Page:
U.S. stock futures were headed lower Friday morning after posting fresh record highs this week, as lockdown measures in Europe and America to combat the COVID-19 pandemic take their toll and President Biden’s proposed new round of fiscal stimulus runs into opposition in the Senate.
How are stock benchmarks performing?
Futures for the Dow Jones Industrial Average
were off 2487points to reach 30,834, a decline of 0.8%.
S&P 500 index futures
traded 30.50 points lower, or 0.8%, to reach 3,815.50.
slumped 82.25 points to 13,313.25, a slide of 0.6%.
On Thursday, the Dow
fell 12.37 points, or less than 0.1%, to 31,176.01, the S&P 500
gained 1.22 points, or less than 0.1%, at 3,853.07, narrowly hitting punching out a record closing high, as did the Nasdaq Composite Index
which climbed 73.67 points, or 0.6%, to reach 13,530.91.
What’s driving the market?
Investors are finding few reasons to continue to buy stocks on Friday after a run-up to records this week, with the acceleration of new cases and lengthened lockdowns in some European countries undermining support for equities.
The global tally for confirmed cases of the coronavirus that causes COVID-19 climbed above 97.5 million on Friday, according to data aggregated by Johns Hopkins University, while the death toll rose above 2.09 million.
U.K. Prime Minister Boris Johnson said that the country’s current lockdowns could last into the summer, raising further questions about the economic impact of the outbreak in Europe and the U.S.
Adding to investor worries, data showed the flash eurozone purchasing managers index dropping in January to a two-month low of 47.5, coming close to the expected 47.6 — from 49.1 in December. The European Central Bank on Thursday warned that the eurozone could be headed for a double-dip recession if lockdowns become longer lasting.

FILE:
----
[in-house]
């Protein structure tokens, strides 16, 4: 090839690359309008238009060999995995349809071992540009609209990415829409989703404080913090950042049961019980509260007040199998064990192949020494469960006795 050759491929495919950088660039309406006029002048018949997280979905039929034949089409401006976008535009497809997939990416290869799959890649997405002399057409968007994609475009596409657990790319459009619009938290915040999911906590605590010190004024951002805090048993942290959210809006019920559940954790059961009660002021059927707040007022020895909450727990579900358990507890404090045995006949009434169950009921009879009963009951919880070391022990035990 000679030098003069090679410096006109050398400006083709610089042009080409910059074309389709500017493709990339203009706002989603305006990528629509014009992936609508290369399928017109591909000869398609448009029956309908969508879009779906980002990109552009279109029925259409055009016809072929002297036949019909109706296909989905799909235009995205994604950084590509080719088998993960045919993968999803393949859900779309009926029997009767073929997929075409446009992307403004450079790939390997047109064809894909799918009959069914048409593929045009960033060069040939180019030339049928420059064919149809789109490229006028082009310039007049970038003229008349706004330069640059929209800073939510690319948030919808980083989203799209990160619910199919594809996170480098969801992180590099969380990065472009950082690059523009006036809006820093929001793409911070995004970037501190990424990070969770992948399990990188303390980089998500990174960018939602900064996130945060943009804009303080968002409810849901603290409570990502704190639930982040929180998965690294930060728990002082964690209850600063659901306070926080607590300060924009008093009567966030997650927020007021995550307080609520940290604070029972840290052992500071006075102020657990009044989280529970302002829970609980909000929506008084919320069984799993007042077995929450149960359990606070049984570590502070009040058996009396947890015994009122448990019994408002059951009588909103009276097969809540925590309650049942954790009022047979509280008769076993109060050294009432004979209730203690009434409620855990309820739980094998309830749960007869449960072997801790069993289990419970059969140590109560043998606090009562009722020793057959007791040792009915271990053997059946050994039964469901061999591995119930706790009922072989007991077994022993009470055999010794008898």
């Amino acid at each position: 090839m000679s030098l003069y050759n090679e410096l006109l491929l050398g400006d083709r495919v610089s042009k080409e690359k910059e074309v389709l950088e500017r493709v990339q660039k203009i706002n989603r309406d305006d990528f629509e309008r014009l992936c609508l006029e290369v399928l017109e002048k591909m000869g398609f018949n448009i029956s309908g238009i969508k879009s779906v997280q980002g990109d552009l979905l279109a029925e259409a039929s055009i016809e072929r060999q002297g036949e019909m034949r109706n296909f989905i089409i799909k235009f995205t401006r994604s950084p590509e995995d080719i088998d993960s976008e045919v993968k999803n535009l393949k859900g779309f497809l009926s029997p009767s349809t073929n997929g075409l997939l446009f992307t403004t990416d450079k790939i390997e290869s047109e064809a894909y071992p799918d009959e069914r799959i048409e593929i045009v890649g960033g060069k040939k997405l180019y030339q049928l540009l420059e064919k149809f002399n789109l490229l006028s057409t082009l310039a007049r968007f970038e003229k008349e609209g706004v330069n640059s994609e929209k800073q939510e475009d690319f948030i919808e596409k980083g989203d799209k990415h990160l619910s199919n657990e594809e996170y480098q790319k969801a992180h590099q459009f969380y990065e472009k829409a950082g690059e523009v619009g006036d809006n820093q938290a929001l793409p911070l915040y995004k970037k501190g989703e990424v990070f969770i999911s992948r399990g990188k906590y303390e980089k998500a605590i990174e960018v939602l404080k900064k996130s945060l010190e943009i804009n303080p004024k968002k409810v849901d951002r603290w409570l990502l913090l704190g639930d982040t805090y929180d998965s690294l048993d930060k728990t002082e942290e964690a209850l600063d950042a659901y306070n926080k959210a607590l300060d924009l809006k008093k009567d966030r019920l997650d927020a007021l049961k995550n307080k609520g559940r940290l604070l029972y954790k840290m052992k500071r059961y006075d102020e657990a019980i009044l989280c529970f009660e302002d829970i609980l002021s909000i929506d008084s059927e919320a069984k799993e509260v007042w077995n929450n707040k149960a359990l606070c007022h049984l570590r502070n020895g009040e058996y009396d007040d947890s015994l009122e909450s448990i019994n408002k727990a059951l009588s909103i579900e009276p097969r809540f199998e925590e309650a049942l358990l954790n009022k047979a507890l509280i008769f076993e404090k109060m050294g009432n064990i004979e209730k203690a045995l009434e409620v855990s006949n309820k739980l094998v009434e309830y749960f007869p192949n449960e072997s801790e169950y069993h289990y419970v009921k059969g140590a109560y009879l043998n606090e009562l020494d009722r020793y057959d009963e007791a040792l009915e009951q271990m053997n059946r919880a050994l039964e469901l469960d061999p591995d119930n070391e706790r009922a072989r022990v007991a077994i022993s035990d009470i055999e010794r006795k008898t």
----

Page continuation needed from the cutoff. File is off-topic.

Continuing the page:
In the U.S., Dr. Anthony Fauci, head of the National Institute of Allergy and Infectious Diseases, returned to the daily White House briefing on Thursday and said that new data shows that vaccines currently on the market may be less effective in battling variants of the coronavirus that causes COVID-19.
Investors have been focused on the new Biden administration’s approach to the dual economic and public-health crisis as well as the impact of the coronavirus on American corporations.
Analysts also doubt that a $1.9 billion relief package proposed by the Biden will remain intact in the Senate as the new president seeks to gather consensus in Congress on further fiscal spending.
On the corporate front, investors were watching corporate quarterly results, with a focus on Intel Corp. whose shares after the stock rallied to close higher in the last minutes of trading Thursday when the chip maker unexpectedly released quarterly results before the end of the trading session, but the stock
retreated in extended trading as the company addressed long-range plans.
Meanwhile, International Business Machines Corp. IBM on Thursday afternoon reported a decline in adjusted net income for at least the seventh consecutive year, and a stepdown in sales for the eighth year out of the past nine, according to FactSet records.
Looking ahead, investors are watching for a composite survey of U.S. purchasing managers due to be published by IHS Markit at 9:45 a.m. Eastern and a report on existing-home sales for December at 10 a.m.